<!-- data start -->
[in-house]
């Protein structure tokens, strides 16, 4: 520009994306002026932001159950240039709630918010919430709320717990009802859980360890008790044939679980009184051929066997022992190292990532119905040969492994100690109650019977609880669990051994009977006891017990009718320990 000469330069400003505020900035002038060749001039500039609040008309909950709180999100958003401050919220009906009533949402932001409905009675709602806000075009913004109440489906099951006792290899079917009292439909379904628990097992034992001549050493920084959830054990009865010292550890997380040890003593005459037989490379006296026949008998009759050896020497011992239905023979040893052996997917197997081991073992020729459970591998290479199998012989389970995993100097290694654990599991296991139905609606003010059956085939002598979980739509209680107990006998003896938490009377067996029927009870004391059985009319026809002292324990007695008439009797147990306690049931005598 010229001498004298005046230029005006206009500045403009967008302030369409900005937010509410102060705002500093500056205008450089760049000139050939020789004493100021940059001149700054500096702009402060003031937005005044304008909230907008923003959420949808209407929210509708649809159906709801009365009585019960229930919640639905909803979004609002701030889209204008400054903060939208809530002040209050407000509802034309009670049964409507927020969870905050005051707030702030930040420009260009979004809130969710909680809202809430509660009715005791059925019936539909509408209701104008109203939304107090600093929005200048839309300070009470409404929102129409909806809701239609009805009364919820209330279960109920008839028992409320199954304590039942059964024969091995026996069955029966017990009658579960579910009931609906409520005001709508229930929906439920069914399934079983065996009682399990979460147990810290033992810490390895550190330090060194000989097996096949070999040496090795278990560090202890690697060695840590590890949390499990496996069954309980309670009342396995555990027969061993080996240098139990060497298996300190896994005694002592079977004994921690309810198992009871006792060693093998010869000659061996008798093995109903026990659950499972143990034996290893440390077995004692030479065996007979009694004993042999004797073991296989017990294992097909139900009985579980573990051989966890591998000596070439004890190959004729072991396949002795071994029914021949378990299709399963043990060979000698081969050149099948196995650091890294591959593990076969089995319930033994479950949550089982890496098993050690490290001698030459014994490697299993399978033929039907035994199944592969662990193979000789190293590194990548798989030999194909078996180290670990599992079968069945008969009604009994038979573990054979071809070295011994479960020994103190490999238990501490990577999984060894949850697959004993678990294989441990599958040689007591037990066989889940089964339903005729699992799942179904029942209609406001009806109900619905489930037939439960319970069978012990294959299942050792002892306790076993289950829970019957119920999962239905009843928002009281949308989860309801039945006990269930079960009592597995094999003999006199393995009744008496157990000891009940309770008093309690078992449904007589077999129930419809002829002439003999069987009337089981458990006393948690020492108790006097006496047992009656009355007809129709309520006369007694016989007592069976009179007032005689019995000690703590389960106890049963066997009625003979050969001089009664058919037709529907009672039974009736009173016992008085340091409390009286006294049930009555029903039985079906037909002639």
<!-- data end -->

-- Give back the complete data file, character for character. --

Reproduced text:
[in-house]
């Protein structure tokens, strides 16, 4: 520009994306002026932001159950240039709630918010919430709320717990009802859980360890008790044939679980009184051929066997022992190292990532119905040969492994100690109650019977609880669990051994009977006891017990009718320990 000469330069400003505020900035002038060749001039500039609040008309909950709180999100958003401050919220009906009533949402932001409905009675709602806000075009913004109440489906099951006792290899079917009292439909379904628990097992034992001549050493920084959830054990009865010292550890997380040890003593005459037989490379006296026949008998009759050896020497011992239905023979040893052996997917197997081991073992020729459970591998290479199998012989389970995993100097290694654990599991296991139905609606003010059956085939002598979980739509209680107990006998003896938490009377067996029927009870004391059985009319026809002292324990007695008439009797147990306690049931005598 010229001498004298005046230029005006206009500045403009967008302030369409900005937010509410102060705002500093500056205008450089760049000139050939020789004493100021940059001149700054500096702009402060003031937005005044304008909230907008923003959420949808209407929210509708649809159906709801009365009585019960229930919640639905909803979004609002701030889209204008400054903060939208809530002040209050407000509802034309009670049964409507927020969870905050005051707030702030930040420009260009979004809130969710909680809202809430509660009715005791059925019936539909509408209701104008109203939304107090600093929005200048839309300070009470409404929102129409909806809701239609009805009364919820209330279960109920008839028992409320199954304590039942059964024969091995026996069955029966017990009658579960579910009931609906409520005001709508229930929906439920069914399934079983065996009682399990979460147990810290033992810490390895550190330090060194000989097996096949070999040496090795278990560090202890690697060695840590590890949390499990496996069954309980309670009342396995555990027969061993080996240098139990060497298996300190896994005694002592079977004994921690309810198992009871006792060693093998010869000659061996008798093995109903026990659950499972143990034996290893440390077995004692030479065996007979009694004993042999004797073991296989017990294992097909139900009985579980573990051989966890591998000596070439004890190959004729072991396949002795071994029914021949378990299709399963043990060979000698081969050149099948196995650091890294591959593990076969089995319930033994479950949550089982890496098993050690490290001698030459014994490697299993399978033929039907035994199944592969662990193979000789190293590194990548798989030999194909078996180290670990599992079968069945008969009604009994038979573990054979071809070295011994479960020994103190490999238990501490990577999984060894949850697959004993678990294989441990599958040689007591037990066989889940089964339903005729699992799942179904029942209609406001009806109900619905489930037939439960319970069978012990294959299942050792002892306790076993289950829970019957119920999962239905009843928002009281949308989860309801039945006990269930079960009592597995094999003999006199393995009744008496157990000891009940309770008093309690078992449904007589077999129930419809002829002439003999069987009337089981458990006393948690020492108790006097006496047992009656009355007809129709309520006369007694016989007592069976009179007032005689019995000690703590389960106890049963066997009625003979050969001089009664058919037709529907009672039974009736009173016992008085340091409390009286006294049930009555029903039985079906037909002639």